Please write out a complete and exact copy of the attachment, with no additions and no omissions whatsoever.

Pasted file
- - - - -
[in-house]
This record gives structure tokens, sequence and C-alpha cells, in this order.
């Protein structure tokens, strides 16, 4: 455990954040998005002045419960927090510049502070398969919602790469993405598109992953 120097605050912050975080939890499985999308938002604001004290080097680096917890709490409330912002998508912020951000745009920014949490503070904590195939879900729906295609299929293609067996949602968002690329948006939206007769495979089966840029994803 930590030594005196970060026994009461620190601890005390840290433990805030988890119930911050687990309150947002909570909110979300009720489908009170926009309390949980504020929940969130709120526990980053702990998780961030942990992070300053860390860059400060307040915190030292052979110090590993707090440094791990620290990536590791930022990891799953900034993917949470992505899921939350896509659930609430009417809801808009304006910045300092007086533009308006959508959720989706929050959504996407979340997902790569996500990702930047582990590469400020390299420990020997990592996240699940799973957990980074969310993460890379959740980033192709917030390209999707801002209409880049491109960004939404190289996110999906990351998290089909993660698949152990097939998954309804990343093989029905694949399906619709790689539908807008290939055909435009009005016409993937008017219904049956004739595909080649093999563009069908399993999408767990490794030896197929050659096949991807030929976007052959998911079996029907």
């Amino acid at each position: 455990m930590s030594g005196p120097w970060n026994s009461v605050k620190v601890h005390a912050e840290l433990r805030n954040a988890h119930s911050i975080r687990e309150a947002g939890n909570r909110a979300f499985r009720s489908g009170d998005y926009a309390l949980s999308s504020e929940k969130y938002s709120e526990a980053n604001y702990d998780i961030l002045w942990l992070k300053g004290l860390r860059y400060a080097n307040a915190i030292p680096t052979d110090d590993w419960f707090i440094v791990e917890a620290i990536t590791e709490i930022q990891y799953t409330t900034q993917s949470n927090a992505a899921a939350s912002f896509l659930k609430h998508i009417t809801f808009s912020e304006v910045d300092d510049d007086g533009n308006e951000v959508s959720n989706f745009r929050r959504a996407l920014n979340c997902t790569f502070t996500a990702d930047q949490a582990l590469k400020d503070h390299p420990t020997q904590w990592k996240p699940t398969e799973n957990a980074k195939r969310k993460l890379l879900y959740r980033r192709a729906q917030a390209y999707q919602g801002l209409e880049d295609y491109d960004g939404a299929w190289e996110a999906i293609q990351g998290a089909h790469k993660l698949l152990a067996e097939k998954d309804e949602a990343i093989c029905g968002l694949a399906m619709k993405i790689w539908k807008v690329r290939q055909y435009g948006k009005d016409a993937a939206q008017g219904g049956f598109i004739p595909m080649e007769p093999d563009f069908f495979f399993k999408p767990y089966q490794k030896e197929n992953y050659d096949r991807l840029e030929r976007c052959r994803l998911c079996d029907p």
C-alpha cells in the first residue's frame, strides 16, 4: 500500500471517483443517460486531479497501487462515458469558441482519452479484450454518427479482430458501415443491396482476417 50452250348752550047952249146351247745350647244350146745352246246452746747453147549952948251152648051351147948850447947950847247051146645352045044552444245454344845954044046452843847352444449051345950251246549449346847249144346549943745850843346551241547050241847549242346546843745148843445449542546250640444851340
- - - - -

[in-house]
This record gives structure tokens, sequence and C-alpha cells, in this order.
């Protein structure tokens, strides 16, 4: 455990954040998005002045419960927090510049502070398969919602790469993405598109992953 120097605050912050975080939890499985999308938002604001004290080097680096917890709490409330912002998508912020951000745009920014949490503070904590195939879900729906295609299929293609067996949602968002690329948006939206007769495979089966840029994803 930590030594005196970060026994009461620190601890005390840290433990805030988890119930911050687990309150947002909570909110979300009720489908009170926009309390949980504020929940969130709120526990980053702990998780961030942990992070300053860390860059400060307040915190030292052979110090590993707090440094791990620290990536590791930022990891799953900034993917949470992505899921939350896509659930609430009417809801808009304006910045300092007086533009308006959508959720989706929050959504996407979340997902790569996500990702930047582990590469400020390299420990020997990592996240699940799973957990980074969310993460890379959740980033192709917030390209999707801002209409880049491109960004939404190289996110999906990351998290089909993660698949152990097939998954309804990343093989029905694949399906619709790689539908807008290939055909435009009005016409993937008017219904049956004739595909080649093999563009069908399993999408767990490794030896197929050659096949991807030929976007052959998911079996029907």
């Amino acid at each position: 455990m930590s030594g005196p120097w970060n026994s009461v605050k620190v601890h005390a912050e840290l433990r805030n954040a988890h119930s911050i975080r687990e309150a947002g939890n909570r909110a979300f499985r009720s489908g009170d998005y926009a309390l949980s999308s504020e929940k969130y938002s709120e526990a980053n604001y702990d998780i961030l002045w942990l992070k300053g004290l860390r860059y400060a080097n307040a915190i030292p680096t052979d110090d590993w419960f707090i440094v791990e917890a620290i990536t590791e709490i930022q990891y799953t409330t900034q993917s949470n927090a992505a899921a939350s912002f896509l659930k609430h998508i009417t809801f808009s912020e304006v910045d300092d510049d007086g533009n308006e951000v959508s959720n989706f745009r929050r959504a996407l920014n979340c997902t790569f502070t996500a990702d930047q949490a582990l590469k400020d503070h390299p420990t020997q904590w990592k996240p699940t398969e799973n957990a980074k195939r969310k993460l890379l879900y959740r980033r192709a729906q917030a390209y999707q919602g801002l209409e880049d295609y491109d960004g939404a299929w190289e996110a999906i293609q990351g998290a089909h790469k993660l698949l152990a067996e097939k998954d309804e949602a990343i093989c029905g968002l694949a399906m619709k993405i790689w539908k807008v690329r290939q055909y435009g948006k009005d016409a993937a939206q008017g219904g049956f598109i004739p595909m080649e007769p093999d563009f069908f495979f399993k999408p767990y089966q490794k030896e197929n992953y050659d096949r991807l840029e030929r976007c052959r994803l998911c079996d029907p």
C-alpha cells in the first residue's frame, strides 16, 4: 500500500471517483443517460486531479497501487462515458469558441482519452479484450454518427479482430458501415443491396482476417 50452250348752550047952249146351247745350647244350146745352246246452746747453147549952948251152648051351147948850447947950847247051146645352045044552444245454344845954044046452843847352444449051345950251246549449346847249144346549943745850843346551241547050241847549242346546843745148843445449542546250640444851340